Preventing Sudden Cardiac Death Following Coronary Artery Bypass Graft

Robert P. Styperek, MD, FACC, FHRS, Harbin Clinic Heart Center, Rome, Georgia
Robert P. Styperek, MD, FACC, FHRS, Harbin Clinic Heart Center, Rome, Georgia

Case Description

A 69-year-old male experienced syncope while driving his car and subsequently was involved in an
automobile accident. After being extracted from his vehicle by emergency response services (EMS), he was transported to the hospital. En route to the hospital he experienced sudden cardiac arrest (SCA), was defibrillated by EMS, started on an amiodarone drip and brought to the emergency room.

The patient was experiencing traumatic chest pain on his right side. He denied any other symptoms. The patient was alert and oriented in no acute distress. Cardiovascular exam revealed +S1, S2, and an S4 with a displaced point of maximal impact (PMI). A systolic murmur was auscultated 2/6. Lungs were clear bilaterally. Abdomen was soft with normal bowel sounds and no tenderness. Extremities revealed 2+ pulses femorally and radially with no evidence of clubbing or edema.

X-rays revealed fracture of his 6th and 7th right side ribs. An echocardiogram revealed moderate aortic stenosis and severe LV dysfunction with an ejection fraction (EF) of 25%. Initial lab test results showed normal cardiac enzymes, but subsequent testing revealed elevated levels. He was admitted to the intensive care unit (ICU) for further workup and management.  

The next morning the patient underwent cardiac catheterization, which revealed triple vessel disease (Figure 1). His left anterior descending artery was chronically occluded with hetero-collateral filling from both the left and right, his right coronary artery was occluded, and a moderate lesion in his proximal circumflex was noted. A decision was made to transfer the patient to a nearby hospital to evaluate for coronary artery bypass surgery (CABG).

After consultation, the decision was made to proceed with CABG. An endoscopic harvest of the greater saphenous vein (SVG) was performed, with simultaneous sternotomy and harvest of the left internal mammary artery (LIMA). Coronary bypass was performed X 4 (LIMA to LAD, SVG to RCA, SVG to OM, and SVG to D2). Doppler interrogation revealed excellent flow through all grafts with increased movement of his anterior wall. Immediate post-CABG echocardiogram showed minimal improvement in EF to 25-30%. The patient tolerated the procedure well and was transferred to the ICU in stable but critical condition.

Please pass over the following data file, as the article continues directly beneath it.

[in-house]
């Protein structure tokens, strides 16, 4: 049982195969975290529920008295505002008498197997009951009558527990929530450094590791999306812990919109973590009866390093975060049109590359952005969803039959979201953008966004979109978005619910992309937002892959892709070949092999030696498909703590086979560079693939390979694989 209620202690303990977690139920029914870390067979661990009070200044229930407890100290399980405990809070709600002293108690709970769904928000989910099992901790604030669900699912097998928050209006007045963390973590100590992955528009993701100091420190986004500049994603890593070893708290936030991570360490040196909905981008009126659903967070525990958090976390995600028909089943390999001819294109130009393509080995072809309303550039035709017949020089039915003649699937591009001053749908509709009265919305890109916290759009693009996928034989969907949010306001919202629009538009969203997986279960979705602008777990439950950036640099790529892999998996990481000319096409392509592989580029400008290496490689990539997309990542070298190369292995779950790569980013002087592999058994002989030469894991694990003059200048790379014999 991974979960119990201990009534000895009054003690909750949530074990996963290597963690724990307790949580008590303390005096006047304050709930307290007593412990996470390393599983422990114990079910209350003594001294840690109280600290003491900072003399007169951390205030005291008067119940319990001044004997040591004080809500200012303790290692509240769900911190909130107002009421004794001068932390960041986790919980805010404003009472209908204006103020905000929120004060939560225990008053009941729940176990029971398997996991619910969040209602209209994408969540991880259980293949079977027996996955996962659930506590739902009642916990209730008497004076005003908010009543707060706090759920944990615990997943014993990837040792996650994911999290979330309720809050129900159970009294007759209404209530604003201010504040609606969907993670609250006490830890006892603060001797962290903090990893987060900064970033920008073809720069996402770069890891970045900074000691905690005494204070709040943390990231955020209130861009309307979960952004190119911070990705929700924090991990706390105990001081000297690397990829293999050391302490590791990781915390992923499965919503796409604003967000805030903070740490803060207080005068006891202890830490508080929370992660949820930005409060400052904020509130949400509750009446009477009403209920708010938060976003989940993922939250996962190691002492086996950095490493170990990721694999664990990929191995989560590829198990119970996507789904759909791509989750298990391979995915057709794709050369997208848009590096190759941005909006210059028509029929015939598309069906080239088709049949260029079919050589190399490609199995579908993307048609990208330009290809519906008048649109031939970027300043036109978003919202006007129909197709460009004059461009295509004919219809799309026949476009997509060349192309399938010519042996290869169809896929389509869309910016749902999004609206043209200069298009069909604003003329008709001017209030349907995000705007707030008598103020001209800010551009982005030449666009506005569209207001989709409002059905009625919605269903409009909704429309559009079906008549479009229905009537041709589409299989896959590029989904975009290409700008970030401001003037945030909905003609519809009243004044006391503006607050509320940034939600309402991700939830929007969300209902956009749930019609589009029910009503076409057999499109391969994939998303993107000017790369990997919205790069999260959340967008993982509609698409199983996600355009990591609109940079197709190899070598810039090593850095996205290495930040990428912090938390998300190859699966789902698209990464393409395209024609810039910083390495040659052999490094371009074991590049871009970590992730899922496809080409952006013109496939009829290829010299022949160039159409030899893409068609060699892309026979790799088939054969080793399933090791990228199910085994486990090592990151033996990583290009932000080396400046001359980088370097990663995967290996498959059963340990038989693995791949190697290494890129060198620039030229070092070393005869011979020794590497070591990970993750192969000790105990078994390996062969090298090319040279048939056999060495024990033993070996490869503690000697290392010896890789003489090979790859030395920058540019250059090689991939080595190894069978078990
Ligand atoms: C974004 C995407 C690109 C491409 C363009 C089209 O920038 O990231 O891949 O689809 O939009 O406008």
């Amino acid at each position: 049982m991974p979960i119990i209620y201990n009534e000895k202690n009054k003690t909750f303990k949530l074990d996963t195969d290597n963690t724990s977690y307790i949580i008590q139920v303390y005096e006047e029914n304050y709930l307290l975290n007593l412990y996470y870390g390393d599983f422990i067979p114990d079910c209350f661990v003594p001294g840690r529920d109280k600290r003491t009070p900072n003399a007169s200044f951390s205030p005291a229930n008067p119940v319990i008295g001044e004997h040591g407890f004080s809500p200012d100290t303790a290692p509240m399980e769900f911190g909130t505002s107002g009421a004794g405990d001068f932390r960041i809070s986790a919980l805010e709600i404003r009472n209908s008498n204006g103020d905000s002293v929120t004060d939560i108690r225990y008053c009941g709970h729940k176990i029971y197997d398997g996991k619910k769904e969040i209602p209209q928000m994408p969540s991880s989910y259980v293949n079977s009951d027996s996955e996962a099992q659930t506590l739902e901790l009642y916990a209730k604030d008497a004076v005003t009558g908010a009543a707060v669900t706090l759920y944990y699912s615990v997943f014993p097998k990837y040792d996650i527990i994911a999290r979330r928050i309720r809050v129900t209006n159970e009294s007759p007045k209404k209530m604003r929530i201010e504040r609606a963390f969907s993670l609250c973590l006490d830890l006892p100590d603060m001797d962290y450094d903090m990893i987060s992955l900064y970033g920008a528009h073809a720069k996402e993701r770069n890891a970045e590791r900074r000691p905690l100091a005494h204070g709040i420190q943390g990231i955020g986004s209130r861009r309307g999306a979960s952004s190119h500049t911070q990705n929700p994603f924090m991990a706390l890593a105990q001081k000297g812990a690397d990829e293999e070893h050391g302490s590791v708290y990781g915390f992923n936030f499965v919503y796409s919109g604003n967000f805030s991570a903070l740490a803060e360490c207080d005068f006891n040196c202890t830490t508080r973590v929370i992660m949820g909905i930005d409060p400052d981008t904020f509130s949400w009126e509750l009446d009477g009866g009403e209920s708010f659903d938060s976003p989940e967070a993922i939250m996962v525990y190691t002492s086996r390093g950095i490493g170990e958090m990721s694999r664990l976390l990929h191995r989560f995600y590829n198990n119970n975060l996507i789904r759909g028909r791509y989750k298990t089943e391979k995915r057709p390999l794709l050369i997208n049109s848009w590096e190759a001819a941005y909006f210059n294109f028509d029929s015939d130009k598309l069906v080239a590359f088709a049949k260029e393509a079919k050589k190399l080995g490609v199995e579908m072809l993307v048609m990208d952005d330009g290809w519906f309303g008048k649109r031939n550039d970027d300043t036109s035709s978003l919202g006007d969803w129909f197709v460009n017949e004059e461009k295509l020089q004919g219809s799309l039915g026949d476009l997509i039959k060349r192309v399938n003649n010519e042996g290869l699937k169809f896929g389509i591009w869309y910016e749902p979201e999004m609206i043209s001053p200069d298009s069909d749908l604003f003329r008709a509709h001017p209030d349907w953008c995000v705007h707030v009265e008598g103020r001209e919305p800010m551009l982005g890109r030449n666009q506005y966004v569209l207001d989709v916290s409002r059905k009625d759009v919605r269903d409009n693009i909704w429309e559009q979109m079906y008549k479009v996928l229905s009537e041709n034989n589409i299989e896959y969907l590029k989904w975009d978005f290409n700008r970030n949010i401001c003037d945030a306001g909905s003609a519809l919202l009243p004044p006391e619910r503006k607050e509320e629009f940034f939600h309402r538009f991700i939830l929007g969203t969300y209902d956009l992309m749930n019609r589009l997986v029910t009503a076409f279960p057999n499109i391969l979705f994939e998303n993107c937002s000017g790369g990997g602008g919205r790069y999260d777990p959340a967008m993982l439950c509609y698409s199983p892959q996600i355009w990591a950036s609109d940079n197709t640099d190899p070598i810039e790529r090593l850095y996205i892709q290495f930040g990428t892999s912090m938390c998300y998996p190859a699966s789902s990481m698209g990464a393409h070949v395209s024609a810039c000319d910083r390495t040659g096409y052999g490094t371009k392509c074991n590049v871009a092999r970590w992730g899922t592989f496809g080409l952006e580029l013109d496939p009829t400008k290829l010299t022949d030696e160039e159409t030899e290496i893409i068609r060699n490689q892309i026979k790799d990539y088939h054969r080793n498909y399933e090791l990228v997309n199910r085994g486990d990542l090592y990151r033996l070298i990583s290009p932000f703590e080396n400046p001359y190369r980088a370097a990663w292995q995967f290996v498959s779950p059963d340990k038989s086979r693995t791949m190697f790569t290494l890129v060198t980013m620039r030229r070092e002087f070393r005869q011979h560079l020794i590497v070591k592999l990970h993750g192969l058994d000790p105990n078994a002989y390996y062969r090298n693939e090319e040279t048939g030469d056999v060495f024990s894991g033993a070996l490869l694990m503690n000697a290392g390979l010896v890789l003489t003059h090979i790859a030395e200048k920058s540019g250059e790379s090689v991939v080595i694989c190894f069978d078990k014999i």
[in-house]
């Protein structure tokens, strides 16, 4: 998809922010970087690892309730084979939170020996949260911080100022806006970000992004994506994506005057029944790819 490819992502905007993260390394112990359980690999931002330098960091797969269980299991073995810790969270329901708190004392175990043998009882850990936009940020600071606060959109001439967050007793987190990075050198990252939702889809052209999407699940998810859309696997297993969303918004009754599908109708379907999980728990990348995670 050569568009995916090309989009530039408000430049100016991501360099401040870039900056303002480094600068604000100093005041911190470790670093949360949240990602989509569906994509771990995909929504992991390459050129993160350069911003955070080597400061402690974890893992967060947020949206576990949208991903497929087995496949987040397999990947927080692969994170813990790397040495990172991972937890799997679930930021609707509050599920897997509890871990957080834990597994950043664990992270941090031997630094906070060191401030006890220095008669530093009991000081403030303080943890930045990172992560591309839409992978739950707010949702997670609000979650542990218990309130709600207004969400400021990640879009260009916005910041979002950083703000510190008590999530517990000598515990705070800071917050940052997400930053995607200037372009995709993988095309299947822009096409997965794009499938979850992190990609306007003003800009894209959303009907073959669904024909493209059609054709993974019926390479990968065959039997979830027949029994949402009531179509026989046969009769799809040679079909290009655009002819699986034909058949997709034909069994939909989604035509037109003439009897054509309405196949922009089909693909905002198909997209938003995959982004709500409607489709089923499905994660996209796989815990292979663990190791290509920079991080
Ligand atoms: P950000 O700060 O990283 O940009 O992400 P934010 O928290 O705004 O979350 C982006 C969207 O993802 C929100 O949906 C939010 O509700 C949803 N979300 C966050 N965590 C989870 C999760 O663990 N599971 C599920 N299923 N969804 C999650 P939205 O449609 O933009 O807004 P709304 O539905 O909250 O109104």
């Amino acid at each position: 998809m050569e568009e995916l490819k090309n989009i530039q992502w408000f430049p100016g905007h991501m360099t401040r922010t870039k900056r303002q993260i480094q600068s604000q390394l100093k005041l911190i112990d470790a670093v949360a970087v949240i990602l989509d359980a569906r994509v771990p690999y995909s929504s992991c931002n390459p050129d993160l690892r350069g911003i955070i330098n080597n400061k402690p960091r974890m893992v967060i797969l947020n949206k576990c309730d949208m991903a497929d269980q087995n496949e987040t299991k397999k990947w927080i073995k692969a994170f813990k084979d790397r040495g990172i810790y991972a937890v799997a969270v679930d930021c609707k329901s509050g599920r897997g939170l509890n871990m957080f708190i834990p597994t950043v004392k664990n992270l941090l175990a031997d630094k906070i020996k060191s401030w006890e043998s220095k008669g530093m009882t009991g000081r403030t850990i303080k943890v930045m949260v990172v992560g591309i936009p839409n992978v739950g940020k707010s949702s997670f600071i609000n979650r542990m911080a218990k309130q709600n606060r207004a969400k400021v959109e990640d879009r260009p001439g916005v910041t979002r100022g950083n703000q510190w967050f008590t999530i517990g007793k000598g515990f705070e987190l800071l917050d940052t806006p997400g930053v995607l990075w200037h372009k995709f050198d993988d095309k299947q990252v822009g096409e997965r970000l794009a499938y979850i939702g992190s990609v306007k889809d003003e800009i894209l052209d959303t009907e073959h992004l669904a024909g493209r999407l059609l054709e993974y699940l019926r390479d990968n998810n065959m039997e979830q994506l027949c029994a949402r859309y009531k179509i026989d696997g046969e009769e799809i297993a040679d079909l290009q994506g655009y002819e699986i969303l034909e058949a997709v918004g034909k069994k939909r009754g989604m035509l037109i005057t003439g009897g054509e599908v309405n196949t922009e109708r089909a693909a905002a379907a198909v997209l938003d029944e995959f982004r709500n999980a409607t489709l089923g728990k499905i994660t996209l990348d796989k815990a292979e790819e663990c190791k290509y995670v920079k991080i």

Electrophysiology was consulted due to the patient’s past ventricular fibrillation (VF) arrest and underlying ischemic cardiomyopathy with EF of 25%. Given his recent revascularization and hopes of improvement in LV function, the patient was prescribed a wearable cardioverter defibrillator (WCD) (ZOLL LifeVest®) with plans to reevaluate his EF in three months. The remainder of his hospital stay was unremarkable and he was discharged on the eighth day of his hospitalization. 

Eleven days after being discharged, the patient experienced SCA (Figure 2); the WCD appropriately detected ventricular tachycardia at a rate of 240 beats per minute and delivered a 150J biphasic treatment shock 48 seconds later (Figure 2). The treatment converted the arrhythmia to sinus bradycardia, which quickly transitioned into normal sinus rhythm. 

The patient was taken to the emergency room by EMS, admitted to the hospital, and implanted with a dual chamber ICD the following day.

Discussion

This patient suffered syncope while driving his vehicle, which resulted in an automobile accident. He regained consciousness while being extracted from the vehicle by EMS. During transport to the hospital, the patient experienced sudden cardiac arrest and was resuscitated by EMS. He was treated for the injuries from his accident and started on antiarrhythmic medications while tests were performed to determine the cause of the SCA. The diagnosis of severe triple-vessel disease resulted in a predictable treatment course of revascularization by CABG surgery. 

Electrophysiology was consulted pre-discharge. Despite the previous episode of SCA, it was hoped that the patient’s elevated SCA risk was transient and would be reversed by treating the ischemic cause, tissue recovery, and medical optimization. This patient’s EF was showing some improvement immediately after revascularization. It was hoped that his condition would continue to improve and that he might avoid the need for permanent SCA protection. However, all patients with a low EF post revascularization are considered at high risk of SCA. Utilizing a WCD provided the patient with protection from SCA, afforded the physician time to evaluate the extent of the patient’s recovery and subsequent long-term arrhythmic risk, and in this case, administered life-saving therapy. This case is an excellent example of balancing early risks post-CABG while the patient’s condition is stabilized in order to make appropriate long-term decisions on implantable cardiac defibrillator therapy.

Disclosure: Dr. Styperek reports no conflicts of interest regarding the content herein.